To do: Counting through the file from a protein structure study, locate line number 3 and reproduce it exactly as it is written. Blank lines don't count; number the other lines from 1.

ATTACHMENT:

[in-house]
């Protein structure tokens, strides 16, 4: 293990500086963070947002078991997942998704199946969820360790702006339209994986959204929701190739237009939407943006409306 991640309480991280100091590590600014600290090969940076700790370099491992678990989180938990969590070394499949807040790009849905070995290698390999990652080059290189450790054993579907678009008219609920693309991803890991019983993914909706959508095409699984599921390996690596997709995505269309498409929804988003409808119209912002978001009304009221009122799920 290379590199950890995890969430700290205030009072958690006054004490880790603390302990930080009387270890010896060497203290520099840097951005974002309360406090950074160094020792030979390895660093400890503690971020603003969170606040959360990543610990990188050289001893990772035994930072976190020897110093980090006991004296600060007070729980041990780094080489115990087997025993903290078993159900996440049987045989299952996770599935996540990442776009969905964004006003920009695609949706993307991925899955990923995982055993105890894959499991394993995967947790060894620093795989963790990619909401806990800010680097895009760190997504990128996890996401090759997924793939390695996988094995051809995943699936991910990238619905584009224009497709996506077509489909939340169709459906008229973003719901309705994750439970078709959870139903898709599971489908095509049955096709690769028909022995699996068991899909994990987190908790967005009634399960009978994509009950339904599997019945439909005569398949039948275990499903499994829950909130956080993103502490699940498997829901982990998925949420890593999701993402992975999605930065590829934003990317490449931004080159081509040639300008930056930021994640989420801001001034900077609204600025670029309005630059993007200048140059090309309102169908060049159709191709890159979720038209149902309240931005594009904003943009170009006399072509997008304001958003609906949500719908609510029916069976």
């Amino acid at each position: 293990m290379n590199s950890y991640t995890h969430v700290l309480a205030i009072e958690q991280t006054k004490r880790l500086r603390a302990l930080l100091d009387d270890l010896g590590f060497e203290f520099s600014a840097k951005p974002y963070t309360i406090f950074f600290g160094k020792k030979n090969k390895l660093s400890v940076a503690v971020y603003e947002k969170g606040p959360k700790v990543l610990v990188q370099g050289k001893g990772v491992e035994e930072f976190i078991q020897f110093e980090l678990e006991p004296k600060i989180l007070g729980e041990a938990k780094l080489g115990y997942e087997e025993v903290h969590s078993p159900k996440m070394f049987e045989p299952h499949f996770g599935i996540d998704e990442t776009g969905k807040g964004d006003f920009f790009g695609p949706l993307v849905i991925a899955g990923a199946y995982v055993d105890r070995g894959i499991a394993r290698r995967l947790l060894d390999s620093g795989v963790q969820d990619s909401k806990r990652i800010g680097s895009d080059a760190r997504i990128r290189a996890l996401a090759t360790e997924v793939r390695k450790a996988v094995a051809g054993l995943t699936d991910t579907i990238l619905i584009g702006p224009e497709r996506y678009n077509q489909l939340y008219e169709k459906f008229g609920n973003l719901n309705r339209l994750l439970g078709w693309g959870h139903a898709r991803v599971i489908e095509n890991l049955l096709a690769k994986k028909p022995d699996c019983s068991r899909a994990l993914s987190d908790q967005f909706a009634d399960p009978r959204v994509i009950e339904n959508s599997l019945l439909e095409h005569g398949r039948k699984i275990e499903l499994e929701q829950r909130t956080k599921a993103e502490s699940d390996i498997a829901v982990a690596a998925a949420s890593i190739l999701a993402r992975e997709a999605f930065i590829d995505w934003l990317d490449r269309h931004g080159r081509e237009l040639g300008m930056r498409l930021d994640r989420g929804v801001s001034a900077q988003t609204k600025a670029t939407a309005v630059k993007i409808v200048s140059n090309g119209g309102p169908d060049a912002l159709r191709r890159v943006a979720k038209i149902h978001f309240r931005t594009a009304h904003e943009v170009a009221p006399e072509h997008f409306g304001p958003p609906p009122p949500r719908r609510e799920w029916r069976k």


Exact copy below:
């Amino acid at each position: 293990m290379n590199s950890y991640t995890h969430v700290l309480a205030i009072e958690q991280t006054k004490r880790l500086r603390a302990l930080l100091d009387d270890l010896g590590f060497e203290f520099s600014a840097k951005p974002y963070t309360i406090f950074f600290g160094k020792k030979n090969k390895l660093s400890v940076a503690v971020y603003e947002k969170g606040p959360k700790v990543l610990v990188q370099g050289k001893g990772v491992e035994e930072f976190i078991q020897f110093e980090l678990e006991p004296k600060i989180l007070g729980e041990a938990k780094l080489g115990y997942e087997e025993v903290h969590s078993p159900k996440m070394f049987e045989p299952h499949f996770g599935i996540d998704e990442t776009g969905k807040g964004d006003f920009f790009g695609p949706l993307v849905i991925a899955g990923a199946y995982v055993d105890r070995g894959i499991a394993r290698r995967l947790l060894d390999s620093g795989v963790q969820d990619s909401k806990r990652i800010g680097s895009d080059a760190r997504i990128r290189a996890l996401a090759t360790e997924v793939r390695k450790a996988v094995a051809g054993l995943t699936d991910t579907i990238l619905i584009g702006p224009e497709r996506y678009n077509q489909l939340y008219e169709k459906f008229g609920n973003l719901n309705r339209l994750l439970g078709w693309g959870h139903a898709r991803v599971i489908e095509n890991l049955l096709a690769k994986k028909p022995d699996c019983s068991r899909a994990l993914s987190d908790q967005f909706a009634d399960p009978r959204v994509i009950e339904n959508s599997l019945l439909e095409h005569g398949r039948k699984i275990e499903l499994e929701q829950r909130t956080k599921a993103e502490s699940d390996i498997a829901v982990a690596a998925a949420s890593i190739l999701a993402r992975e997709a999605f930065i590829d995505w934003l990317d490449r269309h931004g080159r081509e237009l040639g300008m930056r498409l930021d994640r989420g929804v801001s001034a900077q988003t609204k600025a670029t939407a309005v630059k993007i409808v200048s140059n090309g119209g309102p169908d060049a912002l159709r191709r890159v943006a979720k038209i149902h978001f309240r931005t594009a009304h904003e943009v170009a009221p006399e072509h997008f409306g304001p958003p609906p009122p949500r719908r609510e799920w029916r069976k």